The receptionist of the hospital had been particularly kind to Dr Houston. She was perhaps used to people attending the hospital in altered states. Besides, Dr Houston appeared to be a composed and elegant man in his forties. There was nothing in his appearance that could make her judge him badly for what she could tell.

The diagnoses made by the doctor who check Charles Houston spoke clearly: global amnesia due to a stressful event. An hospital would have been of little use in a case like that. What was needed was somebody who could help the patient remembering who he was. Somebody like a parent or a police man.

The engine of the police car was still warm when the young deputy found a clue to help the poor Charles to find out more about his name. A label on Charles’ tie, told the young officer that the man in front of him was an esteemed medical practitioner from Exeter, New Hampshire. What was needed was now just a short car ride to get get Dr Houston to his familiar environment.

As Charles was approaching his hometown his mind, just like the sky after a storm, appeared to becoming clear again and his memories started to surface back again. First slowly, then all in a rush, just like overflowing river.

It did not take it long for Charles to remember it all. The storm, the frost, the hunger. The desire to go back, to get down from that icy, beautiful hell. The fight for life. The hate for his German leader in his first attempt to the peak. The bereavement of his friend Art Gilkey who fell down the mountain despite the friends’ attempt to bring him down after Charles diagnosed thrombophlebitic leg. The hope to make it the next time, when the new expedition would have finally been ready to reach Pakistan.

More than else Charles remembered the fierce sense of disappointment when he heard the names of those two Italian men who took away the trophy for which Charles risked his life just the year before.

Achille Compagnoni and Lino Lacedelli. These were the names who took away Dr Houston’s life dream: to be the first one to climb the K2.

Little was left to Dr Charles Houston in that summer day. “Been there, done that”, this was the thought that was reverberating in his mind as he was finally able to recall who he was. The man who almost made it to the K2.

This story has been inspired by the BBC documentary Mountain Men: The Ghosts of K2. I encourage you to watch it if you like stories of expeditions. I believe Dr Charles Houston and his fellows have been incredibly brave in trying their second attempt to conquer the K2. They just have been the unlucky subjects to a series of unfortunate events.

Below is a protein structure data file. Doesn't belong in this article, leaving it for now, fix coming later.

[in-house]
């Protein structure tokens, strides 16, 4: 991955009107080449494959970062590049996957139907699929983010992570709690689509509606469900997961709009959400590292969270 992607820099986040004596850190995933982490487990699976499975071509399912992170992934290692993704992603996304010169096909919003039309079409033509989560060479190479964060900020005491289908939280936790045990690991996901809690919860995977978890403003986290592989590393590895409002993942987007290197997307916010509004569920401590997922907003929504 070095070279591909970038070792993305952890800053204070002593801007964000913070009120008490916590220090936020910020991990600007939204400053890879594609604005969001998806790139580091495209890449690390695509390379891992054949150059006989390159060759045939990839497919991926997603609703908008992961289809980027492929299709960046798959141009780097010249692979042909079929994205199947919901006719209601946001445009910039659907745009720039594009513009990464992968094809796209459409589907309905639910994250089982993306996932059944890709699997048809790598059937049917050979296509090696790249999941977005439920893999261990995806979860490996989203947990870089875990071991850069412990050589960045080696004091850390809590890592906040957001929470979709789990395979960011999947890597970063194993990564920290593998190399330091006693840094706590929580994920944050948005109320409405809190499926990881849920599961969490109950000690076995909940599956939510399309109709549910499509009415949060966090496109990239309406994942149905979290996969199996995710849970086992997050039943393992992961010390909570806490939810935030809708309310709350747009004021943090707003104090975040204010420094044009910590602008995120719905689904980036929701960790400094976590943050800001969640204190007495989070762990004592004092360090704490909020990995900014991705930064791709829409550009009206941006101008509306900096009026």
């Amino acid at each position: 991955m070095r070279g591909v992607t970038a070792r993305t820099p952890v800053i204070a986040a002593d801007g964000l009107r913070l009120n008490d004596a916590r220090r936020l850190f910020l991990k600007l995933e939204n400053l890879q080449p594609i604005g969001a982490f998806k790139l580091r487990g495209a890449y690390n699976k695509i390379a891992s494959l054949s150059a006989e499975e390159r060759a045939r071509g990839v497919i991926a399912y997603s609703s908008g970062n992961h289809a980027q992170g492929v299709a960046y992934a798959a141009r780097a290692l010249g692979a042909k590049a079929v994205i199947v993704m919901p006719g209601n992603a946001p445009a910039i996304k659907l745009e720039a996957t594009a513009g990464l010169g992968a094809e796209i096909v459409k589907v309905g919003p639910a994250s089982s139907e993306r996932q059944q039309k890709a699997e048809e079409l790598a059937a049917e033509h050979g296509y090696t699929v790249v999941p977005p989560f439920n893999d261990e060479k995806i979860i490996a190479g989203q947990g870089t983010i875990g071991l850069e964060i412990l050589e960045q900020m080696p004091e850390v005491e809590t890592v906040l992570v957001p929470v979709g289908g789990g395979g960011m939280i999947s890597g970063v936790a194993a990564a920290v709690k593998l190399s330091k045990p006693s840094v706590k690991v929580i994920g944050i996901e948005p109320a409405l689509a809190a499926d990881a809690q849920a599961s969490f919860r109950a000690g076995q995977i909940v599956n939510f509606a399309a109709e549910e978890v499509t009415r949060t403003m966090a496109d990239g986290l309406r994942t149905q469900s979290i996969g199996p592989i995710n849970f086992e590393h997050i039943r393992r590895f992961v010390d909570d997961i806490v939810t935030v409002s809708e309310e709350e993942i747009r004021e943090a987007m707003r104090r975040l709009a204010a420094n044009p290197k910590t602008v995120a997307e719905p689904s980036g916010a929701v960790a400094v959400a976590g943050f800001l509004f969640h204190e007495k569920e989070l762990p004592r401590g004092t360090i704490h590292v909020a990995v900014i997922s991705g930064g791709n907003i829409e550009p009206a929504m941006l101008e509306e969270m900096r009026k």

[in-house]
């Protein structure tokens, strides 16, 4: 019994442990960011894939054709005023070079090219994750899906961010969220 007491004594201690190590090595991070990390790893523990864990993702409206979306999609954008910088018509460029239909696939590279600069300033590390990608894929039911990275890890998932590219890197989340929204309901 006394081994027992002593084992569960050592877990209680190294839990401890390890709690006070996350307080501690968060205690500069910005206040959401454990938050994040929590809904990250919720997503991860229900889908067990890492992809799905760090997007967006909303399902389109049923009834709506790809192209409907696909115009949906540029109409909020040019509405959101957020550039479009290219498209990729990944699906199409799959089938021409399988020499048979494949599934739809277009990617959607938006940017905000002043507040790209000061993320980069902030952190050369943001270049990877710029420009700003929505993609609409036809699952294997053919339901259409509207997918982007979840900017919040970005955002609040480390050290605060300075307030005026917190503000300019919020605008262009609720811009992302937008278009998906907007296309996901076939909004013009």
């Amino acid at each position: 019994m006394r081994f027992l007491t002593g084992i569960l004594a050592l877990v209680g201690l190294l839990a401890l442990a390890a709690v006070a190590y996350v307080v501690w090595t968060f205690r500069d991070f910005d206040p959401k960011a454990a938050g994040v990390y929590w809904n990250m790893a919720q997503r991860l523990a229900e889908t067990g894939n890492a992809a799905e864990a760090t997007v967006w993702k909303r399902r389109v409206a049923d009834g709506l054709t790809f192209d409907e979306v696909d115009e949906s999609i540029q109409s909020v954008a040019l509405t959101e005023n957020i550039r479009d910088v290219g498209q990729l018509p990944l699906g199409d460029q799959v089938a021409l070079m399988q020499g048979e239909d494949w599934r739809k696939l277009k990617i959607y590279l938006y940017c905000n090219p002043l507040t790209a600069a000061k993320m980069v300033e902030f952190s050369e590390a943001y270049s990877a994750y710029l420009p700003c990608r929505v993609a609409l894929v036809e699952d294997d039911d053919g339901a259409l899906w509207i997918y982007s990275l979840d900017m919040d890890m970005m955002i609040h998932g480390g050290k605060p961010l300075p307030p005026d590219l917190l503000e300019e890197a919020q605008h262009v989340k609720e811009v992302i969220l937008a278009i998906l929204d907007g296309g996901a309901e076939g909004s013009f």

Also, I have met Mario Lacedelli, the grandson of one of the two men who conquered K2, in person. A strong mountain man indeed!


No next


I have recently contemplated a thought: what if there was no next?

This question might seem detached, distant, or fatalist if you want, but it is not. Or at least, not in the way I mean it.

My question is a genuine investigation of how we perceive things.

In almost everything we do we search for a next. While travelling we fantasise the next city, when learning a new skill we want to see improvement, when starting a new project we to picture its completion, or perhaps we already think at the next one.

There is nothing bad in all of that. This is just the normality of a dynamic life. But, just for a second, I would like to ask what would it feel like to have no next?

What would it feel like if we knew there was no other thing to wait for, to aspire to, or to desire in any possible way? Would we feel empty? Would we feel content? Would the whole world end as we discover that we are something different from what we have thought?

I don’t think so.

To imagine that there was no next might also lead to a lot of appreciation for what has been and what is right in front of us. In a sense it can be liberating.

Having nothing to achieve might mean to have nothing to be distracted by. There would be just ourselves, our breath and the things we really value.